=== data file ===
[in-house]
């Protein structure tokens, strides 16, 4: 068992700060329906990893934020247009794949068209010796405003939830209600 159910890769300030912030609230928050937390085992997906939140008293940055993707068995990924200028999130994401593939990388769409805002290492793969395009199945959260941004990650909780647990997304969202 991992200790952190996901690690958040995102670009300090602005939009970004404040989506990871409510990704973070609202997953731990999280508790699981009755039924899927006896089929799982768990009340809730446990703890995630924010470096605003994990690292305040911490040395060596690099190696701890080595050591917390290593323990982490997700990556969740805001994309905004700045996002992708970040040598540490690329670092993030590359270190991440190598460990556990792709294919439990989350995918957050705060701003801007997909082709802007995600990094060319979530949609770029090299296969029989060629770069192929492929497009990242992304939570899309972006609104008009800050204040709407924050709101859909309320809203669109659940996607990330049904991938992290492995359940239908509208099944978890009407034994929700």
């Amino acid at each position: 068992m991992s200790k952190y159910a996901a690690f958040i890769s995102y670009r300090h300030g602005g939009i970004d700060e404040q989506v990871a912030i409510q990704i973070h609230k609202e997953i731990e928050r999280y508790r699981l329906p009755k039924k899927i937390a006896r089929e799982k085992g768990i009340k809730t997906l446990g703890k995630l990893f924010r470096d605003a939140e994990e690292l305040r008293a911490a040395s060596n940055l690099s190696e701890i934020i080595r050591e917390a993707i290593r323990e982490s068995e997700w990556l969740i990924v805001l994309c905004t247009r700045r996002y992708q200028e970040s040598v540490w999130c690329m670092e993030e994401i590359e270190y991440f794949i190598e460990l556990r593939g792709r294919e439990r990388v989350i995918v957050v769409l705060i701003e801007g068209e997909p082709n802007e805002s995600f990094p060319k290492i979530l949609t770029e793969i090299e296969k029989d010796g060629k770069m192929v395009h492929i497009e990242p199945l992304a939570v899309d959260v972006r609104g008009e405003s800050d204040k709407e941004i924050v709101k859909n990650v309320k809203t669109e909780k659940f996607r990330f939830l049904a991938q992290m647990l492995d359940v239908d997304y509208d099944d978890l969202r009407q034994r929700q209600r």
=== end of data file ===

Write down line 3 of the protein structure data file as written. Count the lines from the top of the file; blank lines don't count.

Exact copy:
């Amino acid at each position: 068992m991992s200790k952190y159910a996901a690690f958040i890769s995102y670009r300090h300030g602005g939009i970004d700060e404040q989506v990871a912030i409510q990704i973070h609230k609202e997953i731990e928050r999280y508790r699981l329906p009755k039924k899927i937390a006896r089929e799982k085992g768990i009340k809730t997906l446990g703890k995630l990893f924010r470096d605003a939140e994990e690292l305040r008293a911490a040395s060596n940055l690099s190696e701890i934020i080595r050591e917390a993707i290593r323990e982490s068995e997700w990556l969740i990924v805001l994309c905004t247009r700045r996002y992708q200028e970040s040598v540490w999130c690329m670092e993030e994401i590359e270190y991440f794949i190598e460990l556990r593939g792709r294919e439990r990388v989350i995918v957050v769409l705060i701003e801007g068209e997909p082709n802007e805002s995600f990094p060319k290492i979530l949609t770029e793969i090299e296969k029989d010796g060629k770069m192929v395009h492929i497009e990242p199945l992304a939570v899309d959260v972006r609104g008009e405003s800050d204040k709407e941004i924050v709101k859909n990650v309320k809203t669109e909780k659940f996607r990330f939830l049904a991938q992290m647990l492995d359940v239908d997304y509208d099944d978890l969202r009407q034994r929700q209600r």